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Alone But Not Forgotten

Rabbi Eckstein in Ukraine with Elderly woman wearing a purple head covering

February 4, 2016

Dear Friend of Israel,

This week I visited Ukraine, trying to see how The Fellowship can best serve those whose needs have grown even greater during this bitter winter. As the temperature plummets, the war and social unrest continues – and even worsens – to the extent that the most vulnerable citizens are at greater risk than ever before.

I have visited Ukraine many times, and, truthfully, the situation here is worse than I have ever seen it. While Ukraine may have fallen out of the news lately – and the U.S. media focuses on the upcoming primary elections – I see need here as I have never seen it before.

On this trip, I saw people whose meals consist of a cup of hot water. People who go without food or water for days. People who must make the unbearably painful choice between buying heating fuel for their homes, or buying medicine they need, quite literally, to sustain their lives. And more people than on previous trips have been willing to confirm the existence of virulent anti-Semitism. One said, “Let everyone know that [anti-Semitism] is not only alive and well, it is growing stronger every day.”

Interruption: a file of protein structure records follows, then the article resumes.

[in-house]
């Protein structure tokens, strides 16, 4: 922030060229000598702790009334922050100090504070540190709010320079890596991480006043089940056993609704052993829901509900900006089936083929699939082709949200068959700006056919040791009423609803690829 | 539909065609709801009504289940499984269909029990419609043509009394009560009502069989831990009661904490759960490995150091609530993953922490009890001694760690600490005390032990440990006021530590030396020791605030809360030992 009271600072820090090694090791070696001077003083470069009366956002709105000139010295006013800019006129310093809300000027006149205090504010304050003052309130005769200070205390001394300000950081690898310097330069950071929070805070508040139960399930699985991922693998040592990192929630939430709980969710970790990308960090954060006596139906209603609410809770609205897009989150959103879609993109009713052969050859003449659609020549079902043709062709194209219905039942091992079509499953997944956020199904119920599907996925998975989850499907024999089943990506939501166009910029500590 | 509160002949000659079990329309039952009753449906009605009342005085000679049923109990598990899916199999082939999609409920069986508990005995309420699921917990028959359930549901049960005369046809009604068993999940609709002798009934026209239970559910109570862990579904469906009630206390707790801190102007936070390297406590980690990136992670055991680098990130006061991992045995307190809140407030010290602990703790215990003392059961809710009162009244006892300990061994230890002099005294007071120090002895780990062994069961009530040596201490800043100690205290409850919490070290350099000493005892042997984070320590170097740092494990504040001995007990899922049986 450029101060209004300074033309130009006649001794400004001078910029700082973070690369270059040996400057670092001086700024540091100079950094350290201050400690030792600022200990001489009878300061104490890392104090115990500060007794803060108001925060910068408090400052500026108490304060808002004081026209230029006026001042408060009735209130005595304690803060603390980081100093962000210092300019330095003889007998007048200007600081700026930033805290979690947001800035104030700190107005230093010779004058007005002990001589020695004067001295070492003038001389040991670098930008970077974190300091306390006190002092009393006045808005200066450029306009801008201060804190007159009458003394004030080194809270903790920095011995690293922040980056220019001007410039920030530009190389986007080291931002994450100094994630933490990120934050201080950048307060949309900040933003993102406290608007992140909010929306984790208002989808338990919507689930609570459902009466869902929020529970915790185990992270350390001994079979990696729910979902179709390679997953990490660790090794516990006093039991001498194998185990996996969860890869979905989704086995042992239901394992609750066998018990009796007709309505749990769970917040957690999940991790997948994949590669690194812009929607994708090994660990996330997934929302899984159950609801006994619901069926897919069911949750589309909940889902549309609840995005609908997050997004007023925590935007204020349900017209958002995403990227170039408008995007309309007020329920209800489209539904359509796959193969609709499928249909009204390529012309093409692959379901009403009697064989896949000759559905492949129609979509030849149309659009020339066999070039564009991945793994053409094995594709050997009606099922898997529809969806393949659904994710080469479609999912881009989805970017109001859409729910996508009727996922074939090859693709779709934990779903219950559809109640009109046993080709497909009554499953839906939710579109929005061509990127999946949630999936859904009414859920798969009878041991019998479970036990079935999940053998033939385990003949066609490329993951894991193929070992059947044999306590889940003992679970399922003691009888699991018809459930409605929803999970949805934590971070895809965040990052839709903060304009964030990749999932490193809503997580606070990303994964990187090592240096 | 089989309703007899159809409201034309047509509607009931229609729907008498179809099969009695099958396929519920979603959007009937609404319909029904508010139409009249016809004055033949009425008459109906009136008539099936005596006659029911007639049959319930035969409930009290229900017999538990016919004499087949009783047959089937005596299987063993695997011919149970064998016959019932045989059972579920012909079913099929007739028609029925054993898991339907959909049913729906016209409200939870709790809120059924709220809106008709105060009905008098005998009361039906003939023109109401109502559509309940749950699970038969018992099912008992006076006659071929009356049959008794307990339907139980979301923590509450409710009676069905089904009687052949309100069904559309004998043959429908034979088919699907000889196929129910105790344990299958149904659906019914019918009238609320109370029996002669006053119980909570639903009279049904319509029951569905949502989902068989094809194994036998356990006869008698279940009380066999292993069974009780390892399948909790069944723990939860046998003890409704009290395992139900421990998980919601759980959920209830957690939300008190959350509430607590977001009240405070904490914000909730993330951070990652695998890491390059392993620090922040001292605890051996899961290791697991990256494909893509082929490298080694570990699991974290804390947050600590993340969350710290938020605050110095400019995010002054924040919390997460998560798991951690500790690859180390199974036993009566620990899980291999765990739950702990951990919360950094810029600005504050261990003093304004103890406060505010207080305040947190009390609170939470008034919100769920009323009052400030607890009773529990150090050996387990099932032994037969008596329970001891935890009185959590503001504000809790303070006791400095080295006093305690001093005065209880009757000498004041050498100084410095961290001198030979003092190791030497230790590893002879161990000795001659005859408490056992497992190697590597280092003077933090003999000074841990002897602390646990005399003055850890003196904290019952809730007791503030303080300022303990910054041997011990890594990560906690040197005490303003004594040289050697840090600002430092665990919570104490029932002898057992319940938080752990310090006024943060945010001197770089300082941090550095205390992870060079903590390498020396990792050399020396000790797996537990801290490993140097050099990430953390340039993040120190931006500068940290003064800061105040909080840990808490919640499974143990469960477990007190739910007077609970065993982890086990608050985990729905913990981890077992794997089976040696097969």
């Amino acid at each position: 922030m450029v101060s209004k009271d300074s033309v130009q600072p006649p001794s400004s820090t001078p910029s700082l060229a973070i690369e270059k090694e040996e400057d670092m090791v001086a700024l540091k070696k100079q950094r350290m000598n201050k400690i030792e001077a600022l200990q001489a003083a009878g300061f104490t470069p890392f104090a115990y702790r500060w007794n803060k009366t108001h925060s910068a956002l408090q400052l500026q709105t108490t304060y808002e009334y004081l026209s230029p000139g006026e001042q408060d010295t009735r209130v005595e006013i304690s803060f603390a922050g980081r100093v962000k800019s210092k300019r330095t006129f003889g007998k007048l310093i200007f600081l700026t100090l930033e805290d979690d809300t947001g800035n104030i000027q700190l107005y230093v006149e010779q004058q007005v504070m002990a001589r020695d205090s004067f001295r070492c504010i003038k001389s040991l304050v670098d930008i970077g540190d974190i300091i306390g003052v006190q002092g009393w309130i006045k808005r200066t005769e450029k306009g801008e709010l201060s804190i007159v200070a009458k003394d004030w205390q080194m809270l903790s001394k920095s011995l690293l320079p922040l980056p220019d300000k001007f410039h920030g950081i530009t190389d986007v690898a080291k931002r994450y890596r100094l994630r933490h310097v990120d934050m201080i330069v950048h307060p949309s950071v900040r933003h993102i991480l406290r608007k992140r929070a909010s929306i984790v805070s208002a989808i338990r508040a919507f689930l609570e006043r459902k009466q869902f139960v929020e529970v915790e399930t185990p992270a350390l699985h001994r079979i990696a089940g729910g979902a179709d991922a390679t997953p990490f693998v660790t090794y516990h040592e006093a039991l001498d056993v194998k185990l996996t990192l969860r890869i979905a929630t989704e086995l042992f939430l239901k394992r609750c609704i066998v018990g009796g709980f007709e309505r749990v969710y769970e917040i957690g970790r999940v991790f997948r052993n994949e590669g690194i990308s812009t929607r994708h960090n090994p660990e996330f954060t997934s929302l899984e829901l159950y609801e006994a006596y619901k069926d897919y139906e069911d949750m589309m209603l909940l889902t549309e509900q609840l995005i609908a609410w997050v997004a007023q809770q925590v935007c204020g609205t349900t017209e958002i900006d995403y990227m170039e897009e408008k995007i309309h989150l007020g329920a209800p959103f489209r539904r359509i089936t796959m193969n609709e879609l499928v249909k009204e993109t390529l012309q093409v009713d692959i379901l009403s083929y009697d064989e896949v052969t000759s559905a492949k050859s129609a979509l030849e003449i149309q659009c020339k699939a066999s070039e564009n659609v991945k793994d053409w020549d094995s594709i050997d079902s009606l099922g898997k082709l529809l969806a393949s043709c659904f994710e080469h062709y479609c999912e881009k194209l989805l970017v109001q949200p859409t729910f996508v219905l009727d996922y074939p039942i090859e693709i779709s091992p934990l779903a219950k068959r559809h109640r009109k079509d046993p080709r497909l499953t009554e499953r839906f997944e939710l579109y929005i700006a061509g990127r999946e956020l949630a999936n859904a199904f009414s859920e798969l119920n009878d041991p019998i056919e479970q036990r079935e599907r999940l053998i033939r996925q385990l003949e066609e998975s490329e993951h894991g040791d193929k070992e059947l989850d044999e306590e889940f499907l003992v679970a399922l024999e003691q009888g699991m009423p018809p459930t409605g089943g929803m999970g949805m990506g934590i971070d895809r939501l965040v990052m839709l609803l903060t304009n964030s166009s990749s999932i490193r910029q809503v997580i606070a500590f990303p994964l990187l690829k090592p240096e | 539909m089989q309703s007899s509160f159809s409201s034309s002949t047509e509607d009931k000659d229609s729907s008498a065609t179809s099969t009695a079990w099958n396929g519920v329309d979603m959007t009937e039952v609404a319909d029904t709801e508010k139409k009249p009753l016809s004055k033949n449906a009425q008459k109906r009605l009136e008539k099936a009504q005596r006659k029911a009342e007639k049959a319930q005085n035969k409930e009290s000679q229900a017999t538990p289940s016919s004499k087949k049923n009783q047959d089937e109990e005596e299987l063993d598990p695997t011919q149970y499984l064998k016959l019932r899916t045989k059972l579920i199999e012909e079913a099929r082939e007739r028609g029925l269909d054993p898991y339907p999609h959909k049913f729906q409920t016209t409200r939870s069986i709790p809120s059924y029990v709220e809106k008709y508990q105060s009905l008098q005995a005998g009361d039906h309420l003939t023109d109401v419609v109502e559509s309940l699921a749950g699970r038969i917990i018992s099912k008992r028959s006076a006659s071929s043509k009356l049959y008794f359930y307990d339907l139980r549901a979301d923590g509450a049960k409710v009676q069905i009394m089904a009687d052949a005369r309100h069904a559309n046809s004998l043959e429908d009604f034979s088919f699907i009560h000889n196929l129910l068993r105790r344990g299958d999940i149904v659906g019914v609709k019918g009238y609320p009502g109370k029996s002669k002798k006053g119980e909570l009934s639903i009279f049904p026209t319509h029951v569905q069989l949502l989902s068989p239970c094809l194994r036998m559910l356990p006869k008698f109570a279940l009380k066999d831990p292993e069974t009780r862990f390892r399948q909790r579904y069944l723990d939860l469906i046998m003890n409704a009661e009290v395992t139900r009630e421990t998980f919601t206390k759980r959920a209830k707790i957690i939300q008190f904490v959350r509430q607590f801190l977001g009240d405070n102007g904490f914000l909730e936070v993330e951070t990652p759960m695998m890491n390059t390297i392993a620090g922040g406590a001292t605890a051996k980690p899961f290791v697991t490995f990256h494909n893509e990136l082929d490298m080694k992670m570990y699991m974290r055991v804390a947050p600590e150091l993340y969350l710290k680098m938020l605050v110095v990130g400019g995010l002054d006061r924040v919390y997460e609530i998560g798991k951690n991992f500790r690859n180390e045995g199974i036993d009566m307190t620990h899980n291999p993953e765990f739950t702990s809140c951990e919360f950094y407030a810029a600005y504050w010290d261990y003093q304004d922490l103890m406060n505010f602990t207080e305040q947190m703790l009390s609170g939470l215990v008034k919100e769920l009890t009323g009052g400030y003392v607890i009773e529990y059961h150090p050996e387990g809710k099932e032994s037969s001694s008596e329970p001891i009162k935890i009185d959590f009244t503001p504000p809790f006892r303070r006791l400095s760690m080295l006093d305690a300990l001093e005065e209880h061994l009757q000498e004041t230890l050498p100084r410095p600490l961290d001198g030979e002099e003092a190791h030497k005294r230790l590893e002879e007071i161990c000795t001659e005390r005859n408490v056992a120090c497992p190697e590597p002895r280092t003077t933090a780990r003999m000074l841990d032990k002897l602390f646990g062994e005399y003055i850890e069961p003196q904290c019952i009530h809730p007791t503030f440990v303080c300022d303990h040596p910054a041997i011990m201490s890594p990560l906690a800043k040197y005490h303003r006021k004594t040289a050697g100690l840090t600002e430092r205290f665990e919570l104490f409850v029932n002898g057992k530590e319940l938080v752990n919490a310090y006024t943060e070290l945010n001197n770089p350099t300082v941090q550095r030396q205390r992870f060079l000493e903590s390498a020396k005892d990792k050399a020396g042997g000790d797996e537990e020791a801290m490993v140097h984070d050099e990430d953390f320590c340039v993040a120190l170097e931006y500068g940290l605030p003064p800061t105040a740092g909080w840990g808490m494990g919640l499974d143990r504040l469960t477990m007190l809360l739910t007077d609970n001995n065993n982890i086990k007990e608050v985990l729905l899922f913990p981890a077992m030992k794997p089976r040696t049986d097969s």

Their plight, sadly, seems to have been forgotten. But not by everyone. This winter, The Fellowship and our loyal supporters have been showing their love for these remnants of Israel through our Winter Warmth program. Through this program, needy Jews in Ukraine and throughout the former Soviet Union, as well as in Israel, are provided with the essentials they need to survive. They need no longer make painful choices. They need no longer freeze through long, cold winter nights. And the warm blankets, heaters, and food we provide do much more than just warm their bodies and fill their stomachs – they are a reminder that, though these needy people may be alone, there are thousands of Christians and Jews throughout the world who truly care for them, giving sacrificially so that they may live with a measure of comfort.

The Bible tells us, “The generous will themselves be blessed, for they share their food with the poor” (Proverbs 22:9). My friends, I thank you from the bottom of my heart for your generosity, for your love of the land and people of Israel, and for your care for Jewish people everywhere. Thanks to you, thousands of people in need will know – despite the inattention of the world – that they are loved and cared for.

With prayers for shalom, peace,


Rabbi Yechiel Eckstein
Founder and President

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